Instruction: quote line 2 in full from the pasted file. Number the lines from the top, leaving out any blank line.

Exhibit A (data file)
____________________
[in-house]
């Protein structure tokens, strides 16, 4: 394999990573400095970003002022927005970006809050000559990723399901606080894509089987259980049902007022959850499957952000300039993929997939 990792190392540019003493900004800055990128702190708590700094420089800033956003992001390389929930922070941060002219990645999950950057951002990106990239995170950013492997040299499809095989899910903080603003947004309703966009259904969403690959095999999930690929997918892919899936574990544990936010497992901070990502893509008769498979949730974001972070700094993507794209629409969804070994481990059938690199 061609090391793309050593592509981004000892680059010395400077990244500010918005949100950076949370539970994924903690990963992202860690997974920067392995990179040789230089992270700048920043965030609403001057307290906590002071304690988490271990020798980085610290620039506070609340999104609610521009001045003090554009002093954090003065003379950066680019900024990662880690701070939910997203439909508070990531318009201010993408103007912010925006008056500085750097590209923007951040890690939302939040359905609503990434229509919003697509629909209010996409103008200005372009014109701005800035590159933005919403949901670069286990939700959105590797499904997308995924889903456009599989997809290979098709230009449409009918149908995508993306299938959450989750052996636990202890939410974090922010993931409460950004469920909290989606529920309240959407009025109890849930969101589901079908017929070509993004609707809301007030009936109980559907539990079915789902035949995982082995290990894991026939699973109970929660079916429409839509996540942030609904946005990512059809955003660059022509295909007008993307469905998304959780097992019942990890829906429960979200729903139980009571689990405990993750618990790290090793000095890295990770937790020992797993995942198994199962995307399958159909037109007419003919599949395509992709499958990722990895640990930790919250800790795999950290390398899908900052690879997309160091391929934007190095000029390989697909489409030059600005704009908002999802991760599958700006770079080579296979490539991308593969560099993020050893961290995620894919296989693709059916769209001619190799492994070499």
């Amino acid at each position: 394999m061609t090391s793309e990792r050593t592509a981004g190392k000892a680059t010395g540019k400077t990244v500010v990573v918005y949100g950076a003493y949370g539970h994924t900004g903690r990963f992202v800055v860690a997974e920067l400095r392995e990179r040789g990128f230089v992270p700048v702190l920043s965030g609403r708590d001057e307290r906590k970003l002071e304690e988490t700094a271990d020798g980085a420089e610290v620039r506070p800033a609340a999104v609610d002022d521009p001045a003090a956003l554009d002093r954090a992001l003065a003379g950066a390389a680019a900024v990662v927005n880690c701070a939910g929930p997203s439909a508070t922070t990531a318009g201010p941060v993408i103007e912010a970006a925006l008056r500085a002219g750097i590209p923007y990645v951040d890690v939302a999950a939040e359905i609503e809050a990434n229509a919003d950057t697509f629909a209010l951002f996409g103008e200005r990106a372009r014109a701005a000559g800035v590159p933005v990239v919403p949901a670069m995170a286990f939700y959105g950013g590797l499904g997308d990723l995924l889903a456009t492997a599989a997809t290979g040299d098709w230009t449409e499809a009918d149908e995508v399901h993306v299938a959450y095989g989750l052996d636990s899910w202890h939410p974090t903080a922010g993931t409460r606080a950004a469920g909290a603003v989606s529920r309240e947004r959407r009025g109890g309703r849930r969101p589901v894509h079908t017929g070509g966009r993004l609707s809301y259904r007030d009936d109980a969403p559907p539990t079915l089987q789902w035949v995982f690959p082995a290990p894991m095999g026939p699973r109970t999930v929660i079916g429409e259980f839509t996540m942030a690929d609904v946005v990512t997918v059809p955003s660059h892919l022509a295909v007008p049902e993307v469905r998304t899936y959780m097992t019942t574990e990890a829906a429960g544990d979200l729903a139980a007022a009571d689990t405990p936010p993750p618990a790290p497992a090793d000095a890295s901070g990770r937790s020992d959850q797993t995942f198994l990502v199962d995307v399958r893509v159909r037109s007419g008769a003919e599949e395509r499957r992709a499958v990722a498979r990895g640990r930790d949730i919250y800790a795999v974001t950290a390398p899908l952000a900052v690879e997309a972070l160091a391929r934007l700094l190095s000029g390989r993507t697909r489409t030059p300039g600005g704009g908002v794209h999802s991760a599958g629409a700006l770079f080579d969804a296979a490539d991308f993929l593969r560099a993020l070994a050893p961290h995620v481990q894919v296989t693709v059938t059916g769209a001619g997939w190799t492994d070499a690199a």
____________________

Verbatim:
């Protein structure tokens, strides 16, 4: 394999990573400095970003002022927005970006809050000559990723399901606080894509089987259980049902007022959850499957952000300039993929997939 990792190392540019003493900004800055990128702190708590700094420089800033956003992001390389929930922070941060002219990645999950950057951002990106990239995170950013492997040299499809095989899910903080603003947004309703966009259904969403690959095999999930690929997918892919899936574990544990936010497992901070990502893509008769498979949730974001972070700094993507794209629409969804070994481990059938690199 061609090391793309050593592509981004000892680059010395400077990244500010918005949100950076949370539970994924903690990963992202860690997974920067392995990179040789230089992270700048920043965030609403001057307290906590002071304690988490271990020798980085610290620039506070609340999104609610521009001045003090554009002093954090003065003379950066680019900024990662880690701070939910997203439909508070990531318009201010993408103007912010925006008056500085750097590209923007951040890690939302939040359905609503990434229509919003697509629909209010996409103008200005372009014109701005800035590159933005919403949901670069286990939700959105590797499904997308995924889903456009599989997809290979098709230009449409009918149908995508993306299938959450989750052996636990202890939410974090922010993931409460950004469920909290989606529920309240959407009025109890849930969101589901079908017929070509993004609707809301007030009936109980559907539990079915789902035949995982082995290990894991026939699973109970929660079916429409839509996540942030609904946005990512059809955003660059022509295909007008993307469905998304959780097992019942990890829906429960979200729903139980009571689990405990993750618990790290090793000095890295990770937790020992797993995942198994199962995307399958159909037109007419003919599949395509992709499958990722990895640990930790919250800790795999950290390398899908900052690879997309160091391929934007190095000029390989697909489409030059600005704009908002999802991760599958700006770079080579296979490539991308593969560099993020050893961290995620894919296989693709059916769209001619190799492994070499």